I asked the photographer about posting the photo and they want paid!
This is completely within their right. Photo credit doesn’t pay the bills. If you don’t want to post the picture bad enough to pay for it, just say thanks, but no thanks. Just like a photographer can’t take one of your songs and put it on their website without paying, you can’t just use their photo. Many photographers, though, will allow their work to be reposted if they are properly tagged and linked back.

I found a really good photo that looks professional, but I can’t find who took it.
I wouldn’t recommend posting it unless you can track down the photographer first. Photographers can seek damages (sue you) for infringement and not knowing the author of the copyrighted work will not stand up in court. You will end up paying if it goes that route.

I found a photograph on the photographer’s Facebook / Instagram / Twitter / Tumblr / Website/ Etc. that I want to post on a band page. What should I do?

  1. Just ask! Contact the photographer. Leave a comment, message, email. Ask and explain exactly where you’d like to post it.
  2. Get their reply and follow that. If they said sure, but credit, always include a link to the social media platform you’re posting on. If you’re on Facebook, tag their photography fan page. If it’s Twitter, direct link to their Twitter handle. You get the idea. Linking to the website in addition to the platform you’re posting on is always great, too.
  3. If they asked for payment, decide if you want to pay for the photo’s use or not. The photographer shouldn’t be offended if you decide you don’t want to pay for it. As long as you don’t post it anyways.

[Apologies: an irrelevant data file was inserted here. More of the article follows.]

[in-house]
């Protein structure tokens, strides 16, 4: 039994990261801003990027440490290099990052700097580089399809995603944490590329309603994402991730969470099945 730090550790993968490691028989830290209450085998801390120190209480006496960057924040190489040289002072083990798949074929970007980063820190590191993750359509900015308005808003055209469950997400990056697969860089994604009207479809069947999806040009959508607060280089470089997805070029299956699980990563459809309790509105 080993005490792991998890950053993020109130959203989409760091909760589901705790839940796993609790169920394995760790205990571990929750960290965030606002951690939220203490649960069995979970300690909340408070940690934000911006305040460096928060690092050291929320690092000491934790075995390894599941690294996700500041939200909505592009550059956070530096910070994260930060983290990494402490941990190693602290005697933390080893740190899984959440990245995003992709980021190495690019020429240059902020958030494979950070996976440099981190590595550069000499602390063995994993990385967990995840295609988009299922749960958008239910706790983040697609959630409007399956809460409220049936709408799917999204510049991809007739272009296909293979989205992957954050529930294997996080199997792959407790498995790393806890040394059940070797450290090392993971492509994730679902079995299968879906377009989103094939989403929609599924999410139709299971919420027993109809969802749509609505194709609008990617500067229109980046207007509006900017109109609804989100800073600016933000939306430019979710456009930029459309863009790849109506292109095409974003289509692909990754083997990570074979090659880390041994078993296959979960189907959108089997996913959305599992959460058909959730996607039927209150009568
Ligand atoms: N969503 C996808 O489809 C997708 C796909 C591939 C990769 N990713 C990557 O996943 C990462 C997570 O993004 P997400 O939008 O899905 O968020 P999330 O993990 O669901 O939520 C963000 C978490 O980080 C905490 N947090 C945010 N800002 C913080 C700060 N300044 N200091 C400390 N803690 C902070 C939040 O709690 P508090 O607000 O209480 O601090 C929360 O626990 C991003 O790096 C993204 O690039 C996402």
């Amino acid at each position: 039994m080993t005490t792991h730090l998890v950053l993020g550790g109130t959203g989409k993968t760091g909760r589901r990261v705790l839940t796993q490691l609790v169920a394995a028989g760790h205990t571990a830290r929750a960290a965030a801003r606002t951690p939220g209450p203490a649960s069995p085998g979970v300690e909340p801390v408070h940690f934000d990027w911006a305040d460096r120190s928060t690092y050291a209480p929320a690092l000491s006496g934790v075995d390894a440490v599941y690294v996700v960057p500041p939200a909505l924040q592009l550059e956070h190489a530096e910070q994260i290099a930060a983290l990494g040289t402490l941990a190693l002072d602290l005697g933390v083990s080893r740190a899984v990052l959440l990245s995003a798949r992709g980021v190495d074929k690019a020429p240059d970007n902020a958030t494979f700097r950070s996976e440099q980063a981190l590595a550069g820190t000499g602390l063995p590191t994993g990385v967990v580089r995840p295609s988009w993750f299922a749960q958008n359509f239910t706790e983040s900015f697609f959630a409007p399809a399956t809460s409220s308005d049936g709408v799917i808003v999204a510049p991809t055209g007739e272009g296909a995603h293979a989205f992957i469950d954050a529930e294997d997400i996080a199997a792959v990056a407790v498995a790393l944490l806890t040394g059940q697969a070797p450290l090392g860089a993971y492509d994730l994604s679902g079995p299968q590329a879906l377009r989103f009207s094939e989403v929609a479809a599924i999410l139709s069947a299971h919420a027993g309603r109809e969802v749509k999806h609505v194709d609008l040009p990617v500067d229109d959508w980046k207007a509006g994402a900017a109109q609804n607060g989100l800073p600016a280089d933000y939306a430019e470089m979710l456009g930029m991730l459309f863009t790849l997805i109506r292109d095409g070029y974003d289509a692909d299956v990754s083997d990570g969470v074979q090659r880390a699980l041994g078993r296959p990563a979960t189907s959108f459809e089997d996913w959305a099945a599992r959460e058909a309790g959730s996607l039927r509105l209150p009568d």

4. That’s really it. It’s as easy ask asking and not posting anything unless you know you’re okay to.

If you can think of something I missed, please comment! I’d love to hear from other photographers and bands on the matter. I’ve had the pleasure of photographing many great bands and being properly asked and credited for my photos, but I have had my copyright infringed before and it’s really discouraging. It’s disrespectful and hard not to take personally when fellow artists takes advantage of your work. Just don’t do it! We’re all on the same side here and it’s more of a “you scratch my back, and I’ll scratch yours” type of situation.

Want to read more? The Governments Copyright FAQ’sPetapixel. Infographic. Copyright Myths. Rohan’s FAQ. Red Jumpsuit Apparatus Debacle.

Flannel Mouth with Flannel Mouth

I had a friend who’s from Michigan pick up a couple Blake’s Flannel Mouth Hard Ciders for me so 1) I could try another cider and 2) Flannel Mouth could try Flannel Mouth. They were 22 oz bottles, so freaking huge! (They pointed out that they do have a song called “The .22,” how funny is that!)

Anyways, they’ve been in my fridge for about a week and a half at this point, so we decided that Saturday was the night we were going to crack ’em open. It’s definitely safe to say I enjoyed it the most, but I’m a cider connoisseur, so that’s to be expected. The guys loved it, too, though. Luke and Ryan especially haha. The cider was very sweet and crisp, with a lighter taste to it. I definitely wouldn’t mind getting my hands on more of it! Maybe it’ll make it’s way down to Central Illinois. I can hope, right?

It was a good night, I always have a good time hanging out with all of FM. I heard some snippets of their upcoming album and holy shit, it’s sounding so good. It’s going to knock your socks off, no joke. We’ll be doing some promo photos very soon, too, so keep your eyes peeled for that!

Look: The bitch is rock and roll, and smokin’ like a gun, and every time you think you got control, she got it.

My boyfriend was sick all last week so we planned on hitting up my hometown bar to hang out and have a good time. I’d been looking forward to it all week long. I thought I’d go to my usual – combat boots, skinny jeans, and throw a motorcycle jacket on top of it. Never fails.